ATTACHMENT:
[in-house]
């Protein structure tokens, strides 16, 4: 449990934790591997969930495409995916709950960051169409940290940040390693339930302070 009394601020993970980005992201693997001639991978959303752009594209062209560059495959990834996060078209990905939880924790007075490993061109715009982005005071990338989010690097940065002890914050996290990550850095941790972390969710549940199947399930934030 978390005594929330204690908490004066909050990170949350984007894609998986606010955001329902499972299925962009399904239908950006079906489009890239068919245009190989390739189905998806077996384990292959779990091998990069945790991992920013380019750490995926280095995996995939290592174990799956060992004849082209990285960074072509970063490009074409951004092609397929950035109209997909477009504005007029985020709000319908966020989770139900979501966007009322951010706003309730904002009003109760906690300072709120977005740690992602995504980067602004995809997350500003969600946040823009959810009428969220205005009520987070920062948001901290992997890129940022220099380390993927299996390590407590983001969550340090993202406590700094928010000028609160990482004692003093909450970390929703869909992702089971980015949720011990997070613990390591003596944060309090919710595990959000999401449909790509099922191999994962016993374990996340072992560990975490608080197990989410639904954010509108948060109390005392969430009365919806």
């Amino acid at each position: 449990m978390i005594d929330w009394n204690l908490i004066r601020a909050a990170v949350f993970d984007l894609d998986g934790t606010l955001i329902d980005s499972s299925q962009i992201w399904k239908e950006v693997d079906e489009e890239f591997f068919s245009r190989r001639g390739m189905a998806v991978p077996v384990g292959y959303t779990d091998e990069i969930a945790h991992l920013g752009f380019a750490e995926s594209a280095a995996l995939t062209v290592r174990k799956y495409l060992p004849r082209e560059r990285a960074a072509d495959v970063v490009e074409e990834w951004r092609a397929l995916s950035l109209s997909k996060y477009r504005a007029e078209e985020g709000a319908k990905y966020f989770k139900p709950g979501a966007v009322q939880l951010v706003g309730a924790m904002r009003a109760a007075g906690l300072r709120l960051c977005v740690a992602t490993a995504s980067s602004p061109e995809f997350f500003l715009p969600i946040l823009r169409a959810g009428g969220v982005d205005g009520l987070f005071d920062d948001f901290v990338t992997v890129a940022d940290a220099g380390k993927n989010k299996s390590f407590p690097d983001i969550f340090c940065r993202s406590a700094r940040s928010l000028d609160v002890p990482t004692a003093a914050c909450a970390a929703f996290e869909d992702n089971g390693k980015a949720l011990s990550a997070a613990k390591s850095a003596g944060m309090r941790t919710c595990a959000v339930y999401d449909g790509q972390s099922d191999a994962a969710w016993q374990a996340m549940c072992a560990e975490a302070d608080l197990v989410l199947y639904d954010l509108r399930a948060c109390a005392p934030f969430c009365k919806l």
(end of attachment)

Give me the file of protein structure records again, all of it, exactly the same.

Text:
[in-house]
């Protein structure tokens, strides 16, 4: 449990934790591997969930495409995916709950960051169409940290940040390693339930302070 009394601020993970980005992201693997001639991978959303752009594209062209560059495959990834996060078209990905939880924790007075490993061109715009982005005071990338989010690097940065002890914050996290990550850095941790972390969710549940199947399930934030 978390005594929330204690908490004066909050990170949350984007894609998986606010955001329902499972299925962009399904239908950006079906489009890239068919245009190989390739189905998806077996384990292959779990091998990069945790991992920013380019750490995926280095995996995939290592174990799956060992004849082209990285960074072509970063490009074409951004092609397929950035109209997909477009504005007029985020709000319908966020989770139900979501966007009322951010706003309730904002009003109760906690300072709120977005740690992602995504980067602004995809997350500003969600946040823009959810009428969220205005009520987070920062948001901290992997890129940022220099380390993927299996390590407590983001969550340090993202406590700094928010000028609160990482004692003093909450970390929703869909992702089971980015949720011990997070613990390591003596944060309090919710595990959000999401449909790509099922191999994962016993374990996340072992560990975490608080197990989410639904954010509108948060109390005392969430009365919806």
């Amino acid at each position: 449990m978390i005594d929330w009394n204690l908490i004066r601020a909050a990170v949350f993970d984007l894609d998986g934790t606010l955001i329902d980005s499972s299925q962009i992201w399904k239908e950006v693997d079906e489009e890239f591997f068919s245009r190989r001639g390739m189905a998806v991978p077996v384990g292959y959303t779990d091998e990069i969930a945790h991992l920013g752009f380019a750490e995926s594209a280095a995996l995939t062209v290592r174990k799956y495409l060992p004849r082209e560059r990285a960074a072509d495959v970063v490009e074409e990834w951004r092609a397929l995916s950035l109209s997909k996060y477009r504005a007029e078209e985020g709000a319908k990905y966020f989770k139900p709950g979501a966007v009322q939880l951010v706003g309730a924790m904002r009003a109760a007075g906690l300072r709120l960051c977005v740690a992602t490993a995504s980067s602004p061109e995809f997350f500003l715009p969600i946040l823009r169409a959810g009428g969220v982005d205005g009520l987070f005071d920062d948001f901290v990338t992997v890129a940022d940290a220099g380390k993927n989010k299996s390590f407590p690097d983001i969550f340090c940065r993202s406590a700094r940040s928010l000028d609160v002890p990482t004692a003093a914050c909450a970390a929703f996290e869909d992702n089971g390693k980015a949720l011990s990550a997070a613990k390591s850095a003596g944060m309090r941790t919710c595990a959000v339930y999401d449909g790509q972390s099922d191999a994962a969710w016993q374990a996340m549940c072992a560990e975490a302070d608080l197990v989410l199947y639904d954010l509108r399930a948060c109390a005392p934030f969430c009365k919806l």